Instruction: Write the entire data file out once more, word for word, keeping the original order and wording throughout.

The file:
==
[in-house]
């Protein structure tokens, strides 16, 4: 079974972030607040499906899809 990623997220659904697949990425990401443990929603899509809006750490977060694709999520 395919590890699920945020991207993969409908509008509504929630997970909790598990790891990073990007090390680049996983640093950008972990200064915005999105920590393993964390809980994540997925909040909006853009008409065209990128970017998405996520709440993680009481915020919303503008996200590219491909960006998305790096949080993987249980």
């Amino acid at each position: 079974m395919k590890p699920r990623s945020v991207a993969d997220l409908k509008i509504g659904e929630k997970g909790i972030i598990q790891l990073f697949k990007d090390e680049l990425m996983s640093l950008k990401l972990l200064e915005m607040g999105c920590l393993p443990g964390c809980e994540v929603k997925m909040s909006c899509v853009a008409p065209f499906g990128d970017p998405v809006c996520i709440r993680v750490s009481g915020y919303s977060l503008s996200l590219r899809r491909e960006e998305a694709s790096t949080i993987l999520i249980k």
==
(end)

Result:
[in-house]
């Protein structure tokens, strides 16, 4: 079974972030607040499906899809 990623997220659904697949990425990401443990929603899509809006750490977060694709999520 395919590890699920945020991207993969409908509008509504929630997970909790598990790891990073990007090390680049996983640093950008972990200064915005999105920590393993964390809980994540997925909040909006853009008409065209990128970017998405996520709440993680009481915020919303503008996200590219491909960006998305790096949080993987249980």
């Amino acid at each position: 079974m395919k590890p699920r990623s945020v991207a993969d997220l409908k509008i509504g659904e929630k997970g909790i972030i598990q790891l990073f697949k990007d090390e680049l990425m996983s640093l950008k990401l972990l200064e915005m607040g999105c920590l393993p443990g964390c809980e994540v929603k997925m909040s909006c899509v853009a008409p065209f499906g990128d970017p998405v809006c996520i709440r993680v750490s009481g915020y919303s977060l503008s996200l590219r899809r491909e960006e998305a694709s790096t949080i993987l999520i249980k």